However, locally assembled vehicles presently account for only 32 percent of the supply while competitiveness of the country’s auto parts companies is weak compared to other countries in Asia.
“The government should further develop and improve strategic programs to reduce the cost of doing business by cutting red tape, which ultimately benefits consumers,” Aquino said.
The lawmaker added that the roadmap should also encourage the entry of electric vehicles and it should be integrated in the long-term plans for the country’s environmental protection and preservation.

Sen. Bam’s Tax Bill to Unburden the Poor Gets Support

Several stakeholders are pushing for the passage of Senator Bam Aquino’s measure that exempts marginal income earners (MIE) from paying income tax.
The Tax Management Association of the Philippines (TMAP) and the Magna Carta for Workers Alliance (MAGCAISA) both expressed their support during the committee hearing on Aquino’s Senate Bill No. 2777 or the Marginal Income Earners (MIE) bill.
Representatives from both TMAP and MAGCAISA said the passage of Aquino’s measure would help unburden poor Filipinos, which is composed mainly of farmers, fishermen, tricycle drivers, small sari-sari storeowners and other micro-entrepreneurs.
Aside from throwing support behind the MIE bill, TMAP president Rina Manuel also called for the simplification of tax filings and processes for individuals and businesses.
MAGCAISA Steering Committee representative Elizabeth Angsiaco, for her part, batted for the expansion of the bill to cover all MIEs.
After the hearing, Aquino welcomed the snowball of support for his bill, saying the government should not take way the little income that poor Filipinos earn from their livelihood.
“I consider it a great disservice to our countrymen if the government will take away what was left of their meager income,” Aquino said.
Aside from hampering its growth, Aquino stressed that poor Filipinos will be discouraged to enter the formal economy if they would be subjected to tight scrutiny by the Bureau of Internal Revenue (BIR).
The senator noted that the number of registered MSMEs in the country – currently pegged at approximately 800,000 – has not grown in years.
“If we want to help them grow, we need to create an environment conducive for small businesses to thrive. We need to encourage those businesses in the informal economy to register and join the formal sector,” he added.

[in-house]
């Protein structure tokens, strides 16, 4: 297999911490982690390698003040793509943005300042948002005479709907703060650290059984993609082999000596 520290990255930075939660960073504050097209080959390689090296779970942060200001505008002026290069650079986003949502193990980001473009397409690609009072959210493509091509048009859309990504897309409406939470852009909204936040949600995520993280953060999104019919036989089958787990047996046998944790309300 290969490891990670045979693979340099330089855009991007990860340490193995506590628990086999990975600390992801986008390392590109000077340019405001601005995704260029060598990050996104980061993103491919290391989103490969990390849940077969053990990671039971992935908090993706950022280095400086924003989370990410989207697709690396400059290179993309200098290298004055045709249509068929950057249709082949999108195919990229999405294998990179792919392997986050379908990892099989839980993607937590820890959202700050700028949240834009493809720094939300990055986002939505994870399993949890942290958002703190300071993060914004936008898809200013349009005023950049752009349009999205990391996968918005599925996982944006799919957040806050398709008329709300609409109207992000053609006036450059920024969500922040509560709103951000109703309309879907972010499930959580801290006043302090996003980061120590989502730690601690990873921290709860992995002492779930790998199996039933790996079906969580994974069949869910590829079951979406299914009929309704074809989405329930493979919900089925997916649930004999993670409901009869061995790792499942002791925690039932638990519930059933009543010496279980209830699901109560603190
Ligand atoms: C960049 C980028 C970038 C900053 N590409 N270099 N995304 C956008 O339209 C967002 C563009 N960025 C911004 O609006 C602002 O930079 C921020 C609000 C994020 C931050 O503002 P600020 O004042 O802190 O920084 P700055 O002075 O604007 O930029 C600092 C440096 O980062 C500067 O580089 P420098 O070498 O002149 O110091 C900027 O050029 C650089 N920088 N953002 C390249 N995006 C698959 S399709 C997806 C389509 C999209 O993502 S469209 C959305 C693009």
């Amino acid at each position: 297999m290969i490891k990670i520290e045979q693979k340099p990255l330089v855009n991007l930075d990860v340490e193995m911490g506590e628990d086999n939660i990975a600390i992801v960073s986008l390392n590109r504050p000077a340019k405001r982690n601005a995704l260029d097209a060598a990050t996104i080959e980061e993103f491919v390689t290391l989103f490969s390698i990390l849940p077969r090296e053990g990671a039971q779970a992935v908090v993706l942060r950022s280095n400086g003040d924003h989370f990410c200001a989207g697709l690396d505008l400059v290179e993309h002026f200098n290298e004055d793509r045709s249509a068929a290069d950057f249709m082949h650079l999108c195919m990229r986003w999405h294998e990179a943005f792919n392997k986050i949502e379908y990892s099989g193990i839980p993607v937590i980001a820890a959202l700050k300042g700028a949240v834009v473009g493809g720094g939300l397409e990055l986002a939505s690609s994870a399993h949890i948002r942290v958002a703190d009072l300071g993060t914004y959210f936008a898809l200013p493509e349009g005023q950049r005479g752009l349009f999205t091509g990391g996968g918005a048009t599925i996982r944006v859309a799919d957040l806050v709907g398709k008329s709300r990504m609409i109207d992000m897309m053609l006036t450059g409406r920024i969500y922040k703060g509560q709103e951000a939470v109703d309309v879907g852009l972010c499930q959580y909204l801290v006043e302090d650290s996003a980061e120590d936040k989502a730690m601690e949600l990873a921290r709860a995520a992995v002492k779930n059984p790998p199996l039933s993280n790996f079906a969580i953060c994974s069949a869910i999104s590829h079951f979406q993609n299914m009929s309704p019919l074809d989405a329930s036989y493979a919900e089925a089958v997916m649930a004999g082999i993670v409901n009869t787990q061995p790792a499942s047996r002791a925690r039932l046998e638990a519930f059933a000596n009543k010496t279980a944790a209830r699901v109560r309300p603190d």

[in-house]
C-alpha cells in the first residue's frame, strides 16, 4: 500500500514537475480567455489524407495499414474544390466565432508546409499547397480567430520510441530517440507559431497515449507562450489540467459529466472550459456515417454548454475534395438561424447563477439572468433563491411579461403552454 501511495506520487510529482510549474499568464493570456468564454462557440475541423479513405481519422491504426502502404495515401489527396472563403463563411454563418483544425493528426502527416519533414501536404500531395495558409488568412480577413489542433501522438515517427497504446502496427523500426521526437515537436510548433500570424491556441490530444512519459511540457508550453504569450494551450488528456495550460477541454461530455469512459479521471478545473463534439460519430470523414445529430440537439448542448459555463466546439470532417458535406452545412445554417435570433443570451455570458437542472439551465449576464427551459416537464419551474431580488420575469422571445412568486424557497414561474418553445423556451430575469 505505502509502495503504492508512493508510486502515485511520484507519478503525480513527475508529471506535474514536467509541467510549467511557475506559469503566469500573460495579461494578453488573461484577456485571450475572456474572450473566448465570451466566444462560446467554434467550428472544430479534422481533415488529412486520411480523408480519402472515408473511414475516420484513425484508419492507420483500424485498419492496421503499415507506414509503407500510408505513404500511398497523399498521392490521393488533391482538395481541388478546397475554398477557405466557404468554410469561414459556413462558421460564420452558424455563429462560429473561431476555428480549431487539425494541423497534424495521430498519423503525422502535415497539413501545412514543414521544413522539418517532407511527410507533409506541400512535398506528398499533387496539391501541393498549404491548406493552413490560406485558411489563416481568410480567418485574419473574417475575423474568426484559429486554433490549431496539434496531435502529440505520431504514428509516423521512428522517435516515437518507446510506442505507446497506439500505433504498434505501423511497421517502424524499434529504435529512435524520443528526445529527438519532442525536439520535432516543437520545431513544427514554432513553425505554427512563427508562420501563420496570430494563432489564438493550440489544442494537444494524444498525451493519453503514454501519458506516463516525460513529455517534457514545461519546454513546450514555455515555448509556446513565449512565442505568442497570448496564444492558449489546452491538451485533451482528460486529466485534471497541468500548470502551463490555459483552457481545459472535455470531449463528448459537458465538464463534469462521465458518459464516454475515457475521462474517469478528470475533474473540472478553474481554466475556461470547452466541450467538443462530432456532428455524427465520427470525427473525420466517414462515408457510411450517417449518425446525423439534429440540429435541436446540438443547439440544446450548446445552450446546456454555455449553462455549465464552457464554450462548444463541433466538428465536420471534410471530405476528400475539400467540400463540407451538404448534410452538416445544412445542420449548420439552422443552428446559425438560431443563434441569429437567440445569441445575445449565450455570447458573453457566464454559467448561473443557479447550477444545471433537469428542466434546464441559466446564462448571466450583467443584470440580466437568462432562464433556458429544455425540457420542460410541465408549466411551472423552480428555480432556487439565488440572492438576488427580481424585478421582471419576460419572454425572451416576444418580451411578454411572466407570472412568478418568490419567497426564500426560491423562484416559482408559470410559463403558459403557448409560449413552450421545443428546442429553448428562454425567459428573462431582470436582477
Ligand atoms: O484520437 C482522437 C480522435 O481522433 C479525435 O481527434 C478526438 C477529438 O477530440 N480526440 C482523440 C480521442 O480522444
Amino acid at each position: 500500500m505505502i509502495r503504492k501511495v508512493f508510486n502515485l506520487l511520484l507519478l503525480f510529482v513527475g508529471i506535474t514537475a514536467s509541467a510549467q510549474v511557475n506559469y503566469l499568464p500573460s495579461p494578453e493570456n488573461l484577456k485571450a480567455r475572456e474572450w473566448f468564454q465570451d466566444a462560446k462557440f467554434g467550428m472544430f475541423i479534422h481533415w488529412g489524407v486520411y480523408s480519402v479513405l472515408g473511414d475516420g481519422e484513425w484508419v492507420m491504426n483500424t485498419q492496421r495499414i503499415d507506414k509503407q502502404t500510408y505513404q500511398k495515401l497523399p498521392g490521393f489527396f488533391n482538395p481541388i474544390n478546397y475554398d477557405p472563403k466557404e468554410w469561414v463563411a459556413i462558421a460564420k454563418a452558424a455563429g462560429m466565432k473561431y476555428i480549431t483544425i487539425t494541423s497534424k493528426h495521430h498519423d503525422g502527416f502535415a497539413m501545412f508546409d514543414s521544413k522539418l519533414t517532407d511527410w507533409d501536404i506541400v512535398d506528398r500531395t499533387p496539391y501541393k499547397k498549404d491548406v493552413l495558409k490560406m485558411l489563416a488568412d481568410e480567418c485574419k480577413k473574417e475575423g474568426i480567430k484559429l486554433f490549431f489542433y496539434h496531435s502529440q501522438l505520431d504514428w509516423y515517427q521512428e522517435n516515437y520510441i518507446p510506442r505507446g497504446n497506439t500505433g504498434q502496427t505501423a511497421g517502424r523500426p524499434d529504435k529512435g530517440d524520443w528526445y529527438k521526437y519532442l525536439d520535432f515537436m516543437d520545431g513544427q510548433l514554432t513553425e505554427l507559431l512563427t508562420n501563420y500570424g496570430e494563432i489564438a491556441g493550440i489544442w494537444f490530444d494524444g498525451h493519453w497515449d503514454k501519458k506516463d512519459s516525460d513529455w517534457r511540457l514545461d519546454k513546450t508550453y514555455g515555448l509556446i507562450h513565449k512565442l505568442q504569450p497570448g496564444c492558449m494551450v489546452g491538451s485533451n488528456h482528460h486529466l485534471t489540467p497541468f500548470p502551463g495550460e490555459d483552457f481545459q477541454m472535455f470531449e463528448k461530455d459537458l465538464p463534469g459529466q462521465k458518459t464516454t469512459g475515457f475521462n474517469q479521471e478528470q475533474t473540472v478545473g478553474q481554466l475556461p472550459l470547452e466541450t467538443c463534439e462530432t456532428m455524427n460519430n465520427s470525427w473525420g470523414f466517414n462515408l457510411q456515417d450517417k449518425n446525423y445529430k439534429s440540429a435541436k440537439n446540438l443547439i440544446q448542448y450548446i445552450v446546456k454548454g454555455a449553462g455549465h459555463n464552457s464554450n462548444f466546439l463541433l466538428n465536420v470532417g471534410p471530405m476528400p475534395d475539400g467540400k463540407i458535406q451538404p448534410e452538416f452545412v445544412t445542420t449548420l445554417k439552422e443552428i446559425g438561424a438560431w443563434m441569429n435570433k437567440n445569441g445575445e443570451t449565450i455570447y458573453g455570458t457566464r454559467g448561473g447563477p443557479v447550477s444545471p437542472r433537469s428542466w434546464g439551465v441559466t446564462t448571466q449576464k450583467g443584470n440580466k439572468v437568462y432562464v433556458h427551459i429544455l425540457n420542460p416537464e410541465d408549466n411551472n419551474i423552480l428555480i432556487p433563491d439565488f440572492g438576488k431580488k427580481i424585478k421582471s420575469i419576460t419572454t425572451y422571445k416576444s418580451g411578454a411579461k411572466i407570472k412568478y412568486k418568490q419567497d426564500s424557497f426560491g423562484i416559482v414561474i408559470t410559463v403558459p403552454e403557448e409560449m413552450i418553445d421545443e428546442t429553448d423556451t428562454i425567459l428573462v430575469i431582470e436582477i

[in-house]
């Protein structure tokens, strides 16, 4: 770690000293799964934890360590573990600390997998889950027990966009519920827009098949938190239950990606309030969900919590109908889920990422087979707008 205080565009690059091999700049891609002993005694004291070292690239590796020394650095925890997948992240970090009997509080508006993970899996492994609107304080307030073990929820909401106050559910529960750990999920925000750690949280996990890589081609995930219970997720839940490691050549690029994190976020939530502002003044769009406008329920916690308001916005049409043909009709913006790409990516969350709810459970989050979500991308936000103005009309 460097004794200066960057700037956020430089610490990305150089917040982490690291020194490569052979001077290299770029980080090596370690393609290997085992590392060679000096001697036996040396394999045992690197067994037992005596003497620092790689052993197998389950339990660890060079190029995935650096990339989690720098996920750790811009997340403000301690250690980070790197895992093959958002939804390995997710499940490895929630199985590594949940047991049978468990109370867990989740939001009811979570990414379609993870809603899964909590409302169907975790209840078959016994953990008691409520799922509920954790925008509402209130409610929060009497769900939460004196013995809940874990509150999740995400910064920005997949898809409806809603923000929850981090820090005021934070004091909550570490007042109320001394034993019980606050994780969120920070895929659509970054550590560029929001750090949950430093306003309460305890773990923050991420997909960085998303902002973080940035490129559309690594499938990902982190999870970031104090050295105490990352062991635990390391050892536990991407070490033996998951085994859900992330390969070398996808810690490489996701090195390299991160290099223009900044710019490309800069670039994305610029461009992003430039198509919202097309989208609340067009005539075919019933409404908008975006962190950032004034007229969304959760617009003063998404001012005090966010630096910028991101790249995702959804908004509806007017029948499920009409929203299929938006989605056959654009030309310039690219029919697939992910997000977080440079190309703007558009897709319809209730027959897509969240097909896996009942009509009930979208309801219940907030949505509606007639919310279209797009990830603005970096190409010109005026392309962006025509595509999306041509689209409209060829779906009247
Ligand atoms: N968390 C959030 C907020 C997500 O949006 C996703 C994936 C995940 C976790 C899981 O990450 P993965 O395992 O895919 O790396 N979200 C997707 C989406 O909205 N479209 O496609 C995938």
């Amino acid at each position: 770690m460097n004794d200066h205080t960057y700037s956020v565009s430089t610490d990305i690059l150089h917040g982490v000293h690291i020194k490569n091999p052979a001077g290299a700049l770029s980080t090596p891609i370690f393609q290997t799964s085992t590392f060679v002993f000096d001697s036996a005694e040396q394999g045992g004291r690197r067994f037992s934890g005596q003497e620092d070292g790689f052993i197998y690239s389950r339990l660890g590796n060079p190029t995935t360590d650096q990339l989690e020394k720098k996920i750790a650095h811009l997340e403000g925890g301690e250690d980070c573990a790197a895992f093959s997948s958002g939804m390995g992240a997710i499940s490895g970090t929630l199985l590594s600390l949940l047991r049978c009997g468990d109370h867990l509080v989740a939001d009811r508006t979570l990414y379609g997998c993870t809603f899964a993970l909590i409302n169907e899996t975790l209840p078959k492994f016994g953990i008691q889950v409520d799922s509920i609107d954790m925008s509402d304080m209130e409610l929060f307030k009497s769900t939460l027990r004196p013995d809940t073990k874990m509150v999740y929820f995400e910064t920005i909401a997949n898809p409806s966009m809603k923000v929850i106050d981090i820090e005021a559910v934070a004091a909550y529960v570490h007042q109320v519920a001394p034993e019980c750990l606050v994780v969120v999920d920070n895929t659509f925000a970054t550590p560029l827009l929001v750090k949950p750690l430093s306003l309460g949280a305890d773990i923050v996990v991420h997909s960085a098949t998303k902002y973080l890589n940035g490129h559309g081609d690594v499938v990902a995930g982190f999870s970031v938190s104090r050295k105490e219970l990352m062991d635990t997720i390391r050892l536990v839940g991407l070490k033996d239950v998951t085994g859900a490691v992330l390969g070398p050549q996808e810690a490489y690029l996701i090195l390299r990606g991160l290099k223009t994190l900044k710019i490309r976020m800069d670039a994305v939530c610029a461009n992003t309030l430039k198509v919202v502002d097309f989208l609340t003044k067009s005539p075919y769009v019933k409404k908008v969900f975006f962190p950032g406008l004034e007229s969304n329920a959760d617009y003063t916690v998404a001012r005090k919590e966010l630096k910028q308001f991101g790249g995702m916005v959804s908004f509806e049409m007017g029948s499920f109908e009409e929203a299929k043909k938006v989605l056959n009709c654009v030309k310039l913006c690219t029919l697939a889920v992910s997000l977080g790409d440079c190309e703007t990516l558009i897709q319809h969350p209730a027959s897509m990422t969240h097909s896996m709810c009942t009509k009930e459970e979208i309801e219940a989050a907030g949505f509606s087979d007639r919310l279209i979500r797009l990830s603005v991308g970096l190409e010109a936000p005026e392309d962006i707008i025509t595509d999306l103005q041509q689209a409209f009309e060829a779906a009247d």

Aquino’s bill seeks to spare micro entrepreneurs, or self-employed individuals who earn not more than the minimum wage equivalent in their regions, from paying income tax, just like minimum wage earners.
The senator filed the measure after the Bureau of Internal Revenue released a memorandum circular – Revenue Memorandum Circular (RMC) No. 7-2014 – compelling MIEs to pay income tax returns.
According to BIR’s circular, MIEs include agricultural growers/producers such as farmers and fishermen selling directly to consumers, small sari-sari stores, small carinderias or “turo-turos,” and drivers/operators of a single unit tricycle.

Ensure Supply, Prices of Goods in Typhoon-Hit Areas – Sen. Bam to DTI, LGUs

Senator Bam Aquino has called on concerned government agencies, led by the Department of Trade and Industry (DTI), to strictly monitor the supply and prices of basic goods, especially in areas devastated by Typhoon Mario.

“Ensuring supply and prices will keep unscrupulous traders who might take advantage of the situation in check,” said Aquino, chairman of the Senate Committee on Trade, Commerce and Entrepreneurship.

Aquino also urged the local government units to closely coordinate with the DTI in monitoring businesses in typhoon-hit areas.

“I also urge the public to report businessmen who will unjustly hold supply and jack up prices in typhoon hit areas so they can be investigated and prosecuted to the full extent of the law if guilty,” said Aquino.

According to latest reports, Mario has affected 258,976 families or 1,160,050 people in 1,126 barangays in Ilocos, Cagayan Valley, Central and Southern Luzon, Bicol, Central Visayas, Cordillera, and Metro Manila.

The death toll remained at 11 with 12 injured and two still missing while at least 81 roads and six bridges remained impassable in Ilocos, Central Luzon, and Metro Manila.

In addition, the lawmaker called on the Department of Public Works and Highways (DPWH) to speed up the repair of damaged roads and other infrastructure so as not to hamper the delivery of goods to typhoon-hit areas.

Usually, Aquino said prices of basic products in areas devastated by typhoons and other calamities increase because of supply problems.

In addition, Aquino said Republic Act No. 7581 or the Price Act imposes an automatic price freeze in areas placed under state of calamity to ensure that goods remained at prevailing prices until the state of calamity is lifted.

Among the products covered by the price freeze are basic non-agricultural necessities, including canned fish and other canned marine products, processed milk, coffee, laundry soap, detergents, candles, bread, and salt.

Also included in price freeze are fresh vegetables, roots crops, sugar, cooking oil, firewood, charcoal and medicine classified as essential by the Department of Health.

Transcript of Sen. Bam Aquino’s Interview after the Cabotage Bill Hearing

Lowering of Logistics Costs

I’d like to know specifically if they (DTI) have a study already and how much this measure can lower costs (of logisitics). Kasi at the end of the day, ang pinaka-pakay naman ng bill and all of the things that we are talking about is lower the cost of logistics.

Many people have commented and I think it’s largely accepted already that our cost of logistics is higher that a lot of our countries, iyong pagship natin ng mga produkto.